• Topic: Democratization, Economics, International Trade and Finance, Markets, Privatization
  • Political Geography: United States
  • Author: Anna J. Schwartz
  • Publication Date: 01-2009
  • Content Type: Journal Article
  • Journal: The Cato Journal
  • Institution: The Cato Institute
  • Abstract: I begin by describing the factors that contributed to the financial market crisis of 2008. I end by proposing policies that could have prevented the baleful effects that produced the crisis.
  • Topic: Democratization, Economics, International Trade and Finance, Markets, Privatization, Financial Crisis
  • Political Geography: United States
  • Author: Allan H. Meltzer
  • Publication Date: 01-2009
  • Content Type: Journal Article
  • Journal: The Cato Journal
  • Institution: The Cato Institute
  • Abstract: I am going to make several unrelated points, and then I am going to discuss how we got into this financial crisis and some needed changes to reduce the risk of future crises.
  • Topic: Democratization, Economics, International Trade and Finance, Markets, Privatization, Financial Crisis
  • Political Geography: United States
  • Author: Donald L. Kohn
  • Publication Date: 01-2009
  • Content Type: Journal Article
  • Journal: The Cato Journal
  • Institution: The Cato Institute
  • Abstract: We are in the midst of a global financial crisis that is now weighing heavily on economies around the world. Although the outlook remains extremely uncertain, both the fragility of the financial system and the weakness in real activity seem likely to persist for a while. To promote maximum sustainable economic growth and price stability, the Federal Reserve has responded to this crisis by easing monetary policy markedly, and we have greatly expanded our liquidity facilities to keep credit flowing when private lenders have become reluctant or unable to do so. Other central banks have also cut policy rates significantly and expanded their lending. In addition, the federal government and governments around the world have taken extraordinary actions to strengthen financial systems to preserve the ability of households and businesses to borrow and spend.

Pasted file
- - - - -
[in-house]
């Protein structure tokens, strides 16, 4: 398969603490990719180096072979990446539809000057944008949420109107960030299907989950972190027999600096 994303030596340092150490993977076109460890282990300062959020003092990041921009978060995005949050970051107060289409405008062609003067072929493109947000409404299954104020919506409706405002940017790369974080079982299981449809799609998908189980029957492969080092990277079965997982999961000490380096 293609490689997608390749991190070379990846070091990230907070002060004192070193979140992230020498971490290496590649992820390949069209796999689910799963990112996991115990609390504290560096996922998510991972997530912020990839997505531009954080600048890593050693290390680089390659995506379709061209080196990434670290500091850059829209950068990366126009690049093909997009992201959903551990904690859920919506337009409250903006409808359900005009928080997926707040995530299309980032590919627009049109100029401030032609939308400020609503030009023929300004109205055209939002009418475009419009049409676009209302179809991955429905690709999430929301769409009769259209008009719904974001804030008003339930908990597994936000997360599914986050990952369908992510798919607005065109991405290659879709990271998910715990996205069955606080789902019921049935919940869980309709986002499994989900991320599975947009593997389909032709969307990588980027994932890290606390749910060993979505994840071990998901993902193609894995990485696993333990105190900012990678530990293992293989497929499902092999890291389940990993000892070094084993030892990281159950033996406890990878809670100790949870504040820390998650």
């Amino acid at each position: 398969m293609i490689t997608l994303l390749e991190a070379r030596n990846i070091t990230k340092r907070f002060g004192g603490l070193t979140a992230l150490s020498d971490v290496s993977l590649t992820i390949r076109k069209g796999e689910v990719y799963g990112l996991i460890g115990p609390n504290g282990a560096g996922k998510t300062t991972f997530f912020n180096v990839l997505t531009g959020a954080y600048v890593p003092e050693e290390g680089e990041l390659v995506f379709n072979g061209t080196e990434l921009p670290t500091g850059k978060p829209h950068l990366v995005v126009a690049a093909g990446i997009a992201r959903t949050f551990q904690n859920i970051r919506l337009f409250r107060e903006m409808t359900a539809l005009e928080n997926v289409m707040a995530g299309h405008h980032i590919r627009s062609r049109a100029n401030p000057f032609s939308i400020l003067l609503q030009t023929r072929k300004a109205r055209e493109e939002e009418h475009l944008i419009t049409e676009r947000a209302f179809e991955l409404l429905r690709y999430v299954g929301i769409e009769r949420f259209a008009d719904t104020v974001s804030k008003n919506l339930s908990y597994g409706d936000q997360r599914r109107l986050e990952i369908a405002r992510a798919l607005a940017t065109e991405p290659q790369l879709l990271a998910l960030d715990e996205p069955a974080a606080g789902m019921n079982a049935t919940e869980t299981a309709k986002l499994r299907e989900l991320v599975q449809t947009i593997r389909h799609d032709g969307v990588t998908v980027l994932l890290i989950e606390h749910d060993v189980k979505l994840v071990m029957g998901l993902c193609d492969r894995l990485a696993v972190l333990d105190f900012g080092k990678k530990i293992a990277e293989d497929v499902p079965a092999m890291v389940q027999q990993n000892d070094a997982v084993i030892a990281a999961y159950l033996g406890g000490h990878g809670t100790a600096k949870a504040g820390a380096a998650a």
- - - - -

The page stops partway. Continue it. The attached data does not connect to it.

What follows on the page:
• Topic: Democratization, Economics, International Trade and Finance, Markets, Privatization
  • Political Geography: United States
  • Author: Otmar Issing
  • Publication Date: 01-2009
  • Content Type: Journal Article
  • Journal: The Cato Journal
  • Institution: The Cato Institute
  • Abstract: Beyond dealing with the immediate problems, any crisis raises questions of why and how we got there and what lessons should be drawn to avoid a repetition of past developments—without laying the ground for a new disaster. This line of inquiry also applies to the current crisis in financial markets. Even during the heaviest turbulence a discussion has started on obvious deficits in the system of regulation and supervision and on badly needed improvements. In this article, I concentrate on monetary policy but that does not mean regulatory measures are irrelevant in this context, quite the opposite.
  • Topic: Democratization, Economics, International Trade and Finance, Markets, Privatization
  • Political Geography: United States
  • Author: Jeffrey M. Lacker
  • Publication Date: 01-2009
  • Content Type: Journal Article
  • Journal: The Cato Journal
  • Institution: The Cato Institute
  • Abstract: The current financial crisis undoubtedly will inspire a great deal of research in the years ahead, and it may take some time before anything like a professional consensus emerges on causes and consequences. After all, it took several decades to document the causes of the Great Depression, and recent research continues to provide new perspectives. Nonetheless, I believe the central questions that are likely to occupy researchers are plainly in view, and some tentative lessons have emerged already. And in any event, legislators are not likely to await the fruits of future scholarship.
  • Topic: Democratization, Economics, International Trade and Finance, Markets, Privatization, Financial Crisis
  • Political Geography: United States